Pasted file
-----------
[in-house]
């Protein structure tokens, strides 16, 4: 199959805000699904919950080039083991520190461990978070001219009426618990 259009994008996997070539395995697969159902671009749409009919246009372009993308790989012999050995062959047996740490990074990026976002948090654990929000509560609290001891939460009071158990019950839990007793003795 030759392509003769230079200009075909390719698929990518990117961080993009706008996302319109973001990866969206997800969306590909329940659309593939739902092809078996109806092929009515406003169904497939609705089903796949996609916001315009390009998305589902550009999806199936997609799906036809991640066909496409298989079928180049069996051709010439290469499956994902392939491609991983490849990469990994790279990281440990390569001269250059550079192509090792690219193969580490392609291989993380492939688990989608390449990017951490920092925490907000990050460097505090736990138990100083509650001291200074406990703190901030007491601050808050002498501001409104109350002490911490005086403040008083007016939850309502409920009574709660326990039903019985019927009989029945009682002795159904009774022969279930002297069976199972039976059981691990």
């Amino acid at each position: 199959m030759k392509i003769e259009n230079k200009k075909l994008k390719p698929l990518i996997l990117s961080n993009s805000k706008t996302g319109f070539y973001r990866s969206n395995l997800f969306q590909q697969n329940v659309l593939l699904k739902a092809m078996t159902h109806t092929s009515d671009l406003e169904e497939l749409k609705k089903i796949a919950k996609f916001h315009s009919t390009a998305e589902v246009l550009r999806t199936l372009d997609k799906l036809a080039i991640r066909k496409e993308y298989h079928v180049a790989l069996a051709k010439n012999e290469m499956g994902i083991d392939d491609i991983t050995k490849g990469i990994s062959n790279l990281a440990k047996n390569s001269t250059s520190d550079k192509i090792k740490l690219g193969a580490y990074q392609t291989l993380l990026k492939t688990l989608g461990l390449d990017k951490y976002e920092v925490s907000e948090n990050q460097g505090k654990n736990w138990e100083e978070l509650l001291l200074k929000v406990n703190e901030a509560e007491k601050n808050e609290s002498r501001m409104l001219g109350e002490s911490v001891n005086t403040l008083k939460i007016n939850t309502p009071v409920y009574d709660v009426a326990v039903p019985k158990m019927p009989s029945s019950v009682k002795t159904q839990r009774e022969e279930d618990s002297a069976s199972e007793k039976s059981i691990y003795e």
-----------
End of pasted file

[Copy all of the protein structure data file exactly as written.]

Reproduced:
[in-house]
């Protein structure tokens, strides 16, 4: 199959805000699904919950080039083991520190461990978070001219009426618990 259009994008996997070539395995697969159902671009749409009919246009372009993308790989012999050995062959047996740490990074990026976002948090654990929000509560609290001891939460009071158990019950839990007793003795 030759392509003769230079200009075909390719698929990518990117961080993009706008996302319109973001990866969206997800969306590909329940659309593939739902092809078996109806092929009515406003169904497939609705089903796949996609916001315009390009998305589902550009999806199936997609799906036809991640066909496409298989079928180049069996051709010439290469499956994902392939491609991983490849990469990994790279990281440990390569001269250059550079192509090792690219193969580490392609291989993380492939688990989608390449990017951490920092925490907000990050460097505090736990138990100083509650001291200074406990703190901030007491601050808050002498501001409104109350002490911490005086403040008083007016939850309502409920009574709660326990039903019985019927009989029945009682002795159904009774022969279930002297069976199972039976059981691990």
């Amino acid at each position: 199959m030759k392509i003769e259009n230079k200009k075909l994008k390719p698929l990518i996997l990117s961080n993009s805000k706008t996302g319109f070539y973001r990866s969206n395995l997800f969306q590909q697969n329940v659309l593939l699904k739902a092809m078996t159902h109806t092929s009515d671009l406003e169904e497939l749409k609705k089903i796949a919950k996609f916001h315009s009919t390009a998305e589902v246009l550009r999806t199936l372009d997609k799906l036809a080039i991640r066909k496409e993308y298989h079928v180049a790989l069996a051709k010439n012999e290469m499956g994902i083991d392939d491609i991983t050995k490849g990469i990994s062959n790279l990281a440990k047996n390569s001269t250059s520190d550079k192509i090792k740490l690219g193969a580490y990074q392609t291989l993380l990026k492939t688990l989608g461990l390449d990017k951490y976002e920092v925490s907000e948090n990050q460097g505090k654990n736990w138990e100083e978070l509650l001291l200074k929000v406990n703190e901030a509560e007491k601050n808050e609290s002498r501001m409104l001219g109350e002490s911490v001891n005086t403040l008083k939460i007016n939850t309502p009071v409920y009574d709660v009426a326990v039903p019985k158990m019927p009989s029945s019950v009682k002795t159904q839990r009774e022969e279930d618990s002297a069976s199972e007793k039976s059981i691990y003795e």